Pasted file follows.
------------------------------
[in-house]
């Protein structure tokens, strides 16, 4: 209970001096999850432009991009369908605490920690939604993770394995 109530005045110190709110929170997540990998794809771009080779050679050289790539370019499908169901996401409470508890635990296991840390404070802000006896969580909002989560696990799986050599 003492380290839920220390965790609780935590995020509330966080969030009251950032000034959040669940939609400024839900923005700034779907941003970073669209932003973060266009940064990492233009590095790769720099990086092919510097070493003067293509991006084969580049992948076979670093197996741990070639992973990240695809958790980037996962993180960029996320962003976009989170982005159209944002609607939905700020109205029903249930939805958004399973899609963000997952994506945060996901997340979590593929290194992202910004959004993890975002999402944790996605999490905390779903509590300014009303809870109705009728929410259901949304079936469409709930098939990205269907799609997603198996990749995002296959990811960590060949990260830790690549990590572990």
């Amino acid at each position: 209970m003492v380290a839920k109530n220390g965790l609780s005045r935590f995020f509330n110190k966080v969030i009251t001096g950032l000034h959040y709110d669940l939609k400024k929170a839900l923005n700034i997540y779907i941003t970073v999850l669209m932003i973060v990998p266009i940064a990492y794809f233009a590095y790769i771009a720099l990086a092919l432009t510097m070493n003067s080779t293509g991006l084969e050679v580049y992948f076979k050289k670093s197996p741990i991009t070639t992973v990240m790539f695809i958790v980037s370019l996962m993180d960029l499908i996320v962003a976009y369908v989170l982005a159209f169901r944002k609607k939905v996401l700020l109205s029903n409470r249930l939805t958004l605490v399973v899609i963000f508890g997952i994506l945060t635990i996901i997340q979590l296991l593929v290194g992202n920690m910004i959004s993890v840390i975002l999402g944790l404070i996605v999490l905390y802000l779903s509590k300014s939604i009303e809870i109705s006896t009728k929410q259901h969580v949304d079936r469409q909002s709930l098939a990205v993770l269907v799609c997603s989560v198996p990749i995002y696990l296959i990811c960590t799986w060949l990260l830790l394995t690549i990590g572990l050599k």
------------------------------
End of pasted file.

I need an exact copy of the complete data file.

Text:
[in-house]
């Protein structure tokens, strides 16, 4: 209970001096999850432009991009369908605490920690939604993770394995 109530005045110190709110929170997540990998794809771009080779050679050289790539370019499908169901996401409470508890635990296991840390404070802000006896969580909002989560696990799986050599 003492380290839920220390965790609780935590995020509330966080969030009251950032000034959040669940939609400024839900923005700034779907941003970073669209932003973060266009940064990492233009590095790769720099990086092919510097070493003067293509991006084969580049992948076979670093197996741990070639992973990240695809958790980037996962993180960029996320962003976009989170982005159209944002609607939905700020109205029903249930939805958004399973899609963000997952994506945060996901997340979590593929290194992202910004959004993890975002999402944790996605999490905390779903509590300014009303809870109705009728929410259901949304079936469409709930098939990205269907799609997603198996990749995002296959990811960590060949990260830790690549990590572990």
């Amino acid at each position: 209970m003492v380290a839920k109530n220390g965790l609780s005045r935590f995020f509330n110190k966080v969030i009251t001096g950032l000034h959040y709110d669940l939609k400024k929170a839900l923005n700034i997540y779907i941003t970073v999850l669209m932003i973060v990998p266009i940064a990492y794809f233009a590095y790769i771009a720099l990086a092919l432009t510097m070493n003067s080779t293509g991006l084969e050679v580049y992948f076979k050289k670093s197996p741990i991009t070639t992973v990240m790539f695809i958790v980037s370019l996962m993180d960029l499908i996320v962003a976009y369908v989170l982005a159209f169901r944002k609607k939905v996401l700020l109205s029903n409470r249930l939805t958004l605490v399973v899609i963000f508890g997952i994506l945060t635990i996901i997340q979590l296991l593929v290194g992202n920690m910004i959004s993890v840390i975002l999402g944790l404070i996605v999490l905390y802000l779903s509590k300014s939604i009303e809870i109705s006896t009728k929410q259901h969580v949304d079936r469409q909002s709930l098939a990205v993770l269907v799609c997603s989560v198996p990749i995002y696990l296959i990811c960590t799986w060949l990260l830790l394995t690549i990590g572990l050599k």